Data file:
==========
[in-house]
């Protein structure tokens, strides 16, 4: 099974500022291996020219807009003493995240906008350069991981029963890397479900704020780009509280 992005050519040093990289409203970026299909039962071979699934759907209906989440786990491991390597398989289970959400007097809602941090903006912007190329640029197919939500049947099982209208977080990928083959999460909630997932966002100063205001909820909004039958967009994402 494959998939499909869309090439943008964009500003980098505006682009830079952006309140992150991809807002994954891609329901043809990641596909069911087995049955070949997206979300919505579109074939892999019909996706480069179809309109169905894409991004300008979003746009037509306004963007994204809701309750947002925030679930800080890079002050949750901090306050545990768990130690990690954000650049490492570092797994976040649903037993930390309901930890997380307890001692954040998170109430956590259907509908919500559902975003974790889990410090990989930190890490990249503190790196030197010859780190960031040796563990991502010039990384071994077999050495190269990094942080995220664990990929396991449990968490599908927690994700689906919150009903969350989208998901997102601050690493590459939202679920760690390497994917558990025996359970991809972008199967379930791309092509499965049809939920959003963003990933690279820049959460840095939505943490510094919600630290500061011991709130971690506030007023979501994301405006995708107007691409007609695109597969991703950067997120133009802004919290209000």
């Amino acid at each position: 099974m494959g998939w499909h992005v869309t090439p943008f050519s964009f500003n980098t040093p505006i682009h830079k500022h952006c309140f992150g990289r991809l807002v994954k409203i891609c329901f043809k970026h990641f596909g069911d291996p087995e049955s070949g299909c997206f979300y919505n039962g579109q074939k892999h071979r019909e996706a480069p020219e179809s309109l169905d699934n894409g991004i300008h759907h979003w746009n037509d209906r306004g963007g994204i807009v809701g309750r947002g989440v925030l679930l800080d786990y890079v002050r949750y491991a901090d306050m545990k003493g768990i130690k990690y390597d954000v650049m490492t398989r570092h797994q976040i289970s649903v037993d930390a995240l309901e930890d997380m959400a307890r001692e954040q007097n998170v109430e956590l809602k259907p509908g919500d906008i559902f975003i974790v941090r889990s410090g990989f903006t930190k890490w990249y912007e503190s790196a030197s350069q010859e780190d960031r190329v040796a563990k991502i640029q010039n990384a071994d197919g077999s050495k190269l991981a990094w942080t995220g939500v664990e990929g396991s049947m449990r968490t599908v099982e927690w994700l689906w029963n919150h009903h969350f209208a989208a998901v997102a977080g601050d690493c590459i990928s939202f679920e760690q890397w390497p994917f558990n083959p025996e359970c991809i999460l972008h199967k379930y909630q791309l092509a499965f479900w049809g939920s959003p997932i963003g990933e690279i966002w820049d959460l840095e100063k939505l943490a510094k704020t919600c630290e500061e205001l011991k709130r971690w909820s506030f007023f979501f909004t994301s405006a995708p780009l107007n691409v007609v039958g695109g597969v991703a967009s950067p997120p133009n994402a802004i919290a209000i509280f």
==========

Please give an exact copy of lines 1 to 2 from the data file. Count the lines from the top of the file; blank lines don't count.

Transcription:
[in-house]
């Protein structure tokens, strides 16, 4: 099974500022291996020219807009003493995240906008350069991981029963890397479900704020780009509280 992005050519040093990289409203970026299909039962071979699934759907209906989440786990491991390597398989289970959400007097809602941090903006912007190329640029197919939500049947099982209208977080990928083959999460909630997932966002100063205001909820909004039958967009994402 494959998939499909869309090439943008964009500003980098505006682009830079952006309140992150991809807002994954891609329901043809990641596909069911087995049955070949997206979300919505579109074939892999019909996706480069179809309109169905894409991004300008979003746009037509306004963007994204809701309750947002925030679930800080890079002050949750901090306050545990768990130690990690954000650049490492570092797994976040649903037993930390309901930890997380307890001692954040998170109430956590259907509908919500559902975003974790889990410090990989930190890490990249503190790196030197010859780190960031040796563990991502010039990384071994077999050495190269990094942080995220664990990929396991449990968490599908927690994700689906919150009903969350989208998901997102601050690493590459939202679920760690390497994917558990025996359970991809972008199967379930791309092509499965049809939920959003963003990933690279820049959460840095939505943490510094919600630290500061011991709130971690506030007023979501994301405006995708107007691409007609695109597969991703950067997120133009802004919290209000």